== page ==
Ben Gibbard at City Council chambers on Monday waiting to give public comment.
Ben Gibbard at City Council chambers on Monday waiting to give public comment. Lester Black

Ben Gibbard has played nearly 25 shows at the Showbox theater, mostly with his band Death Cab for Cutie, but he didn’t skip a beat when I asked him what was his most memorable experience at the historic venue.

It was a run of three shows in 2004 just after Death Cab for Cutie’s Transatlanticism album was released, before that record went on to sell half a million records and launch Gibbard into international fame that has included world tours, number one hits, and two certified platinum records and five more certified gold records.

“You know, growing up in this area I couldn’t fathom playing one show at the Showbox let alone three,” Gibbard said. “And to just have this energy over the course of the three days every time we walked in there feeling like a Friday night hometown show was just pretty incredible.”

Over the course of the last two weeks, Gibbard has become an outspoken proponent for saving the Showbox from being demolished and replaced with a 44-story, $100-million apartment building. A few minutes before I talked to Gibbard he was standing at a podium in front of Seattle’s City Hall pleading for the council to save the historic venue. To Gibbard, losing the Showbox wouldn’t just be losing one of the city’s venues, it would be losing a nightclub that is internationally respected.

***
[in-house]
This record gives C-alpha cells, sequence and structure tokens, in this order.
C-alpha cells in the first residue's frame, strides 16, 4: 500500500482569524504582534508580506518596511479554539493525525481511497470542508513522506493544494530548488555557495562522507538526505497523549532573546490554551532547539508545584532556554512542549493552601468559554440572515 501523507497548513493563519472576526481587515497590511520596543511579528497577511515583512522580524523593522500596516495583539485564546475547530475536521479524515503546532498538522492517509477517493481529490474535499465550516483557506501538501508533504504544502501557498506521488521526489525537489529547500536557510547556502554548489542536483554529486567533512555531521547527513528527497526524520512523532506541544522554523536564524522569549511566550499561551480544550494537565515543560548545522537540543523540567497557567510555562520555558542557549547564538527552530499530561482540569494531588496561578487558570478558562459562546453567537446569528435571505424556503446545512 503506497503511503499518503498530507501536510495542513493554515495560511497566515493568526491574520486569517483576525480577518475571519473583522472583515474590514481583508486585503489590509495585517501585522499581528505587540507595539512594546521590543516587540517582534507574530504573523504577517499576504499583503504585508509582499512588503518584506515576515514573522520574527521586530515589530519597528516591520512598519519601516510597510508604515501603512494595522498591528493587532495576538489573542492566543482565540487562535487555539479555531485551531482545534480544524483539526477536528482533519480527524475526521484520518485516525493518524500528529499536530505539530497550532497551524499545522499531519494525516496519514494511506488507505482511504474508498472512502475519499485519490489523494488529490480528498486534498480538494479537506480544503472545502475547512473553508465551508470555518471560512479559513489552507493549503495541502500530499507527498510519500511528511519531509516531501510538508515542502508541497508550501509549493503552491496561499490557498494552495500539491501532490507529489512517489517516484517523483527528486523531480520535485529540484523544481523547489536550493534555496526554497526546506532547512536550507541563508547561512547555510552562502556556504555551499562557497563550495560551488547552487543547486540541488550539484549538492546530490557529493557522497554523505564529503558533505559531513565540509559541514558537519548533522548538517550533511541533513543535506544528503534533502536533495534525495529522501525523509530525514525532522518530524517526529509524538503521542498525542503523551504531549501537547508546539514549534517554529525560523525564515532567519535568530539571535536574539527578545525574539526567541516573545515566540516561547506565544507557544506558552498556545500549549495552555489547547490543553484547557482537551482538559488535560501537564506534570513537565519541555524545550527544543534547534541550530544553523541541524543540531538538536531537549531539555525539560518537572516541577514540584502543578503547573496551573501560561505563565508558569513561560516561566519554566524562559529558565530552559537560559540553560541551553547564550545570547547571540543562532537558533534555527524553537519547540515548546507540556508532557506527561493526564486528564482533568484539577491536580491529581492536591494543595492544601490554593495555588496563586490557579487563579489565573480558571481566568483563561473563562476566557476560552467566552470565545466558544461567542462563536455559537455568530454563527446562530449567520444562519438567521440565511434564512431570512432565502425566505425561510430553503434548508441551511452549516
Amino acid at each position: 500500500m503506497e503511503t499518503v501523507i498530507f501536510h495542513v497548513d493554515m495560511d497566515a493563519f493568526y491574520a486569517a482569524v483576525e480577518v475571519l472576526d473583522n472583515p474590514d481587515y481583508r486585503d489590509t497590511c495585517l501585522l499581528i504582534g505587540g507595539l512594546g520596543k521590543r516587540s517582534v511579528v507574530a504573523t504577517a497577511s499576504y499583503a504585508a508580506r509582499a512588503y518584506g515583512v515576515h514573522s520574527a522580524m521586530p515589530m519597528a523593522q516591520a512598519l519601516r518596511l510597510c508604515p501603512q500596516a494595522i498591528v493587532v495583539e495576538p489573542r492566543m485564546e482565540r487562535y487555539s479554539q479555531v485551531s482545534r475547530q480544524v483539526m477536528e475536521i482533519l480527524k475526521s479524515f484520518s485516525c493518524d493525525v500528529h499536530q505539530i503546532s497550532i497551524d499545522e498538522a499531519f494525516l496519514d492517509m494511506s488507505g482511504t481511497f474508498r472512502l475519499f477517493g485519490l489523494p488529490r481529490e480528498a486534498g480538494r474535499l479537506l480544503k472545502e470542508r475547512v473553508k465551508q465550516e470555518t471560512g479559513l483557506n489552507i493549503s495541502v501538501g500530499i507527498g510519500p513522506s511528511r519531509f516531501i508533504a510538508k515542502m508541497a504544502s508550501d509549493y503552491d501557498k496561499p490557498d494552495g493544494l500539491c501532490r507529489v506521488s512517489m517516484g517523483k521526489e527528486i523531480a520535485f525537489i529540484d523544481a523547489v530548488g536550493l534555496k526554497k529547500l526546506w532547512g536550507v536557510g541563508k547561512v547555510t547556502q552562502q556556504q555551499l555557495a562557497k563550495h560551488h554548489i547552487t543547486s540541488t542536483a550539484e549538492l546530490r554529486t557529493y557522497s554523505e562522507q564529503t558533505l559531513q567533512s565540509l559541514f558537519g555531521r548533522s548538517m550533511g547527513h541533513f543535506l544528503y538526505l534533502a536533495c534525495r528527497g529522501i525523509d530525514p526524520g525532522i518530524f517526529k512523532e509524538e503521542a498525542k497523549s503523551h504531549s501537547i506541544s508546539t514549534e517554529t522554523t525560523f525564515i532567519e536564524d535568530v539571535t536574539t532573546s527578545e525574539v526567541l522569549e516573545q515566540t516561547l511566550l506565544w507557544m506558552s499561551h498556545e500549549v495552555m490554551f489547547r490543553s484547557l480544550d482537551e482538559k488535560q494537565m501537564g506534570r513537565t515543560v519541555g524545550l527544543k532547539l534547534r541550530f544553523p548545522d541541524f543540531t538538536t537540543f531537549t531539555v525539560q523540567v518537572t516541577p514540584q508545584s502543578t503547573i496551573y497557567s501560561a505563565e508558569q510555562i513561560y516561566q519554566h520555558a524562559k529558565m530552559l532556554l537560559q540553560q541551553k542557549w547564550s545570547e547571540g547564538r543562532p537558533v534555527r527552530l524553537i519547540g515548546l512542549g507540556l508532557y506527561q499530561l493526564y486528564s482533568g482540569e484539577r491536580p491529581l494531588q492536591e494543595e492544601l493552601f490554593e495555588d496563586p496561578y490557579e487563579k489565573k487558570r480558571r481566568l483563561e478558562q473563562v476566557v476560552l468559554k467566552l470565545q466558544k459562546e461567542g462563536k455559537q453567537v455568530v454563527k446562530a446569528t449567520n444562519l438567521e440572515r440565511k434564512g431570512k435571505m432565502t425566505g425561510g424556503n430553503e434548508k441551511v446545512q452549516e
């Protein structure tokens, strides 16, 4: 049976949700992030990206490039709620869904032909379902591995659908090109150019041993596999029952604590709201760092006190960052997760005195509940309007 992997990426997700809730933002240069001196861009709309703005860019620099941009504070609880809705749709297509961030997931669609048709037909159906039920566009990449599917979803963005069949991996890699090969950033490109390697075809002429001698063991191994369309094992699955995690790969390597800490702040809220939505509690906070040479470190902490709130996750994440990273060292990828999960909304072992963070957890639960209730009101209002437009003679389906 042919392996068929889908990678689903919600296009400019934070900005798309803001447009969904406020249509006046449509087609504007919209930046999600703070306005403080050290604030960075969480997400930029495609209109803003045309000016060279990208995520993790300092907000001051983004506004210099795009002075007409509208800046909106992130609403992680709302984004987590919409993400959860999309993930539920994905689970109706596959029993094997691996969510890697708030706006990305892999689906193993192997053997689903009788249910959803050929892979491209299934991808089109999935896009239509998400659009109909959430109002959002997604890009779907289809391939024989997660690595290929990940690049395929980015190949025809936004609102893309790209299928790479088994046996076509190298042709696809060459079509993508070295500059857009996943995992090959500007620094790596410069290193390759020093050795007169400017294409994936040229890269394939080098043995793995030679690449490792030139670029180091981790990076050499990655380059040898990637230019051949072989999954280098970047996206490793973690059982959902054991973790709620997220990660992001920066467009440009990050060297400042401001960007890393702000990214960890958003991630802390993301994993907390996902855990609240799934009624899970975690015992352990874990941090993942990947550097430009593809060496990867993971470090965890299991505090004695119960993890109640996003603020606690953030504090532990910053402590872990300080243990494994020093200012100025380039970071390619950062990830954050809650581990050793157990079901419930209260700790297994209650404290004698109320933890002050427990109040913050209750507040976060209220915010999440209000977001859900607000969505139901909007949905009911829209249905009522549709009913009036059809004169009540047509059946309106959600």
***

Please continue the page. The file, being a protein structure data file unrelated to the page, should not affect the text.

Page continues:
“What upsets me so much about the Showbox is this is one of those venues in the country and also the world that people outside of this city talk about,” Gibbard said. “San Francisco has the Filmore. Minneapolis has First Avenue. We have the Showbox. And this is one of those rooms that is not only part of our cultural history but it’s also a place that people around the country and around the world enjoy coming to and playing.”

Over 90,000 people that have voiced their support for saving the Showbox from destruction but some of the most ardent supporters of the Seattle nightclub are not the concertgoers but the musicians that have played the historic venue. National acts that have little connection to Seattle other than an occasional tour stop have expressed their support and local musicians, some of whom have only gotten the chance to play the big stage once, are proclaiming how exceptional the venue is.

Gibbard said he has personally heard from Jenny Lewis and bands like Spoon lamenting the impending loss of the venue. Gibbard said the intimacy of the large venue, both for performers and for concertgoers, is one of the reasons artists love to play there.

“It’s one of those places in the country where you walk in there either as a performer or as a concertgoer and you feel like this is going to be an event tonight, this is going to be special,” Gibbard said. “When you’re at a show at the Showbox no matter where you are standing you feel like you are very close to the performers. It’s very unique to have a venue that holds 1,200 people that feels that intimate.”

Gibbard said the first show he played at the venue was in 1996 when his former band Pinwheel opened for Modest Mouse, another local act whose journey to international acclaim has included many stops at the Showbox.

Councilmember Kshama Sawant’s attempt to expand the Pike Place Historical District to include and protect the venue sees its next vote this Wednesday at the City Council’s Finance Committee. We’ll see if the protections for the beloved nightclub get any closer to reality.

Ben Gibbard, lead singer of Deathcab For Cutie, tells the City Council to preserve The Showbox theater.
Ben Gibbard, lead singer of Deathcab For Cutie, tells the City Council to preserve the Showbox theater. Lester Black